• The non-volatile memory device 180 includes a master boot record or partition table 260, a partition boot sector and file system information 262, a file allocation table (FAT1) 264 and a backup of the file allocation table (FAT2) 266. The non-volatile memory device 180 also includes the aforementioned file directory 268 that lists entries for files such as media files ABC.mp3 276 and DEF.mp3 278 in a portion of the non-volatile memory device 180 where files 274 are stored. In addition, according to a particular illustrative embodiment, among the files 274, metadata table storage 280 may be maintained to store a copy of the metadata table 240 generated by the host device 110.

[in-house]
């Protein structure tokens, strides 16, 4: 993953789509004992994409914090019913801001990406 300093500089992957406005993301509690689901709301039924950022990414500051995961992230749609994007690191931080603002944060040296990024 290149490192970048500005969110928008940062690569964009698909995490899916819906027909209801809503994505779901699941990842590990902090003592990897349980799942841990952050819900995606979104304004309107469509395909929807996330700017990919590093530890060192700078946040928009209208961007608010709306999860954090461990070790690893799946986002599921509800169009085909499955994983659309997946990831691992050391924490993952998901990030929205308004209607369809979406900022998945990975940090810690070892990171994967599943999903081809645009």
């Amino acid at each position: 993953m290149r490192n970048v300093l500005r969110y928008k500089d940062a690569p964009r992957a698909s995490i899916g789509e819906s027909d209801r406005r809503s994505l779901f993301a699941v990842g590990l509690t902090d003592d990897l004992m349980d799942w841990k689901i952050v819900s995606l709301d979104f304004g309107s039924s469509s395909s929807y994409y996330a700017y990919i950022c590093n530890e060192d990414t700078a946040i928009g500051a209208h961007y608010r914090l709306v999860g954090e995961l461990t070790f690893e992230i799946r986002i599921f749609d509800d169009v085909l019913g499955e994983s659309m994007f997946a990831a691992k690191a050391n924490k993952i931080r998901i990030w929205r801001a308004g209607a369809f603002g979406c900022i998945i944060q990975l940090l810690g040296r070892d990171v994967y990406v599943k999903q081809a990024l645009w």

• The memory 162 of the host device 110 includes a first file data structure 236 and, optionally, a second file data structure 238. The first file data structure 236 stores file location data for a first media file stored among files 274 stored in the non-volatile memory device 180, such as ABC.mp3 276 or DEF.mp3 278. For example, the first file data structure may store a portion or all of the information of a directory entry 270 or 272, such as a file name and extension and a beginning file cluster identifier (i.e., location data). The first file data structure 236 is populated with file location data for one of the files 274 as a result of a get first or a get next file command issued by the operating system 220. When the memory 162 of the host device 110 maintains a single, first file data structure 236, in response to a get first or a get next command, file location data for one file, such as ABC.mp3 276, may be stored in the first file data structure 236. When an open file command for ABC.mp3 276 is issued by the operating system 220, the file location data for ABC.mp3 276 can be readily provided to the open file command. Once the open file command has been executed, the file opener 228 may then perform, prior to receiving a request from an application such as the metadata table builder 226, a get next command to get the location data for a next media file, such as DEF.mp3 278, and store the new location data in the first file data structure 236. Thus, when an open file command for DEF.mp3 278 is issued by the operating system 220, such as at the request of the metadata table builder 226, the file location data for DEF.mp3 278 then can be readily provided to the open file command.